- The Washington Times - Thursday, September 21, 2006

Forty-one states and the District have reported 2,171 illnesses from West Nile virus so far this year, 74 of which have been fatal — setting the stage for a likely increase in new cases compared with 2005, federal health officials say.

“There were 1,512 reported cases in 38 states — including 41 deaths — at that same point last year, and a total of 3,000 cases, including 119 deaths, by the close of 2005,” said Dr. Lyle Petersen, director of the Centers for Disease Control and Prevention’s Division of Vector-Borne Infectious Diseases.

“We predict we are going to exceed last year’s [total case] figure by about 20 percent, which will make this the third-largest outbreak ever” in the United States, Dr. Peterson said, noting that the two worst years were 2002 and 2003.

West Nile arrived in this country in 1999 in New York. Through 2001, the CDC confirmed 149 cases in humans in the United States, including 18 deaths.

But the human caseload reached 4,156 in 2002, including 284 fatalities. In the 2003 outbreak, 9,862 cases and 264 deaths were reported by the CDC.

The national virus update for Sept. 19 is 437 cases, 18 deaths, and six states more than it was one week ago. The biggest virus problems have been reported by states in the West and along the swampy Gulf Coast.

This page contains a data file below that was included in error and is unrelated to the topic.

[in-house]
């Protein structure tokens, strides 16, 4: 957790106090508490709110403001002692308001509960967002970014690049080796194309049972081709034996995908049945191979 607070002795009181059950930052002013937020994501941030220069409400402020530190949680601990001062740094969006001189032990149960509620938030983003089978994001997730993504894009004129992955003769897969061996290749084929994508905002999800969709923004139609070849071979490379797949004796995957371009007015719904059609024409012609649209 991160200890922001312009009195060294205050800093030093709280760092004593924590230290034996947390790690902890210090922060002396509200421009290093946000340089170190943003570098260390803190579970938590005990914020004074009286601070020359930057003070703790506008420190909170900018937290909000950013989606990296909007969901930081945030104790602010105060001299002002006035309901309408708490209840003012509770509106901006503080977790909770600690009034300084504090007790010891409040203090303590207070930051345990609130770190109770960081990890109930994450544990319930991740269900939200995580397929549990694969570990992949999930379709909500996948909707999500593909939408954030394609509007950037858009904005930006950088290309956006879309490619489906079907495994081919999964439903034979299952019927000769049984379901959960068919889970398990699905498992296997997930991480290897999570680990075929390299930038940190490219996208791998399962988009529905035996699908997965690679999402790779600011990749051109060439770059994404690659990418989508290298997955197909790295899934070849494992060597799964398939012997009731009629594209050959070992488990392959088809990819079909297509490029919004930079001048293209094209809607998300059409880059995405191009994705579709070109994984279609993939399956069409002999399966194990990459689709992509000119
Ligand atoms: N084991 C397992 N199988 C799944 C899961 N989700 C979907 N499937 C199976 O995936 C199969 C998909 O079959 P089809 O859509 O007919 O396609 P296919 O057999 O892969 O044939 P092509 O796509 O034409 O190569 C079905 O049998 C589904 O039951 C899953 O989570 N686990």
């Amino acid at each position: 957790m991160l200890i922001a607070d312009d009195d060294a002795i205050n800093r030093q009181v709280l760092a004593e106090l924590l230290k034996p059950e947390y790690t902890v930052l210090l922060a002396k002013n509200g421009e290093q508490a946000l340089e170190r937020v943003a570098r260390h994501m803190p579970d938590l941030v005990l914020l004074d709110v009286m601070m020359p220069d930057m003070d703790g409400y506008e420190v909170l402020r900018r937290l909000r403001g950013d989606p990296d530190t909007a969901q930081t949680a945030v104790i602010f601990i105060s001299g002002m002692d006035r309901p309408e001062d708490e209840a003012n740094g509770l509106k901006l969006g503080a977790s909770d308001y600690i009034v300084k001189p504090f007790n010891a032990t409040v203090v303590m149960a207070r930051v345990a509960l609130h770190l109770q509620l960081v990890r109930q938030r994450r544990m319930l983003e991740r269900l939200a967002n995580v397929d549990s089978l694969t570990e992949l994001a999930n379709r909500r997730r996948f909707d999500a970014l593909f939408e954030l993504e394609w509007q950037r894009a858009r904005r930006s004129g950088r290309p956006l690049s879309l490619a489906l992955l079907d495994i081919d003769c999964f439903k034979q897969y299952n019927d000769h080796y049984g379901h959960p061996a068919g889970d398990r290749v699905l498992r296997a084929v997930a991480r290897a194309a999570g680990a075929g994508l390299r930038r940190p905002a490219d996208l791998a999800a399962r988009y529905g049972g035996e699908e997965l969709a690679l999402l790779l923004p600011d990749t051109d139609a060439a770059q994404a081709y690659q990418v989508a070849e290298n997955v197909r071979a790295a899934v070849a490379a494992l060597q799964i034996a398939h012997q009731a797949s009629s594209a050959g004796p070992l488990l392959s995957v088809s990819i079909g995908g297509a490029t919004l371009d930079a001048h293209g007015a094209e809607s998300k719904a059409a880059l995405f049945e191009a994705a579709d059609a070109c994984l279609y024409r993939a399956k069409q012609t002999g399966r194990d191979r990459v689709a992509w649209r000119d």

Idaho leads the nation with 401 human cases, followed by Colorado with 199, California with 197 and Texas with 180. To date, Texas has experienced the largest number of deaths at 19, up from 13 last week. It is followed by Idaho, which has reported nine deaths, and Oklahoma, which has reported five.

Maryland and the District each had one confirmed human West Nile case, but neither reported a related death. Virginia has had two cases confirmed but no deaths.

Asked why the national total is expected to be high this year, Dr. Petersen said northern states west of the Mississippi were “abnormally hot, particularly in July.” High temperatures allow mosquitoes to become infected faster.

Also, there were “elevated amounts of rain, and so a lot of mosquito breeding,” he said.

Infected mosquitoes are the villains in human West Nile cases.

Birds are the main reservoir for West Nile virus. During the summer months, high levels of the virus are found in dead birds. Mosquitoes thriving in the same hot weather conditions contract the virus by feeding on infected birds. They transmit the virus when they bite humans.

West Nile can cause potentially lethal neurological diseases in people, such as West Nile encephalitis and West Nile meningitis. West Nile encephalitis is an inflammation of the brain, while West Nile meningitis inflames the membrane around the brain and the spinal cord. Among this year’s cases, 829, or 38 percent, were reported as encephalitis or meningitis, the CDC reported.

A condition known as West Nile fever refers to less-severe cases that resemble influenza, which do not involve neuroinvasion. Fifty-eight percent of the 2006 cases, or 1,254, were mild. An additional 4 percent of total cases were clinically unspecified, according to CDC data.

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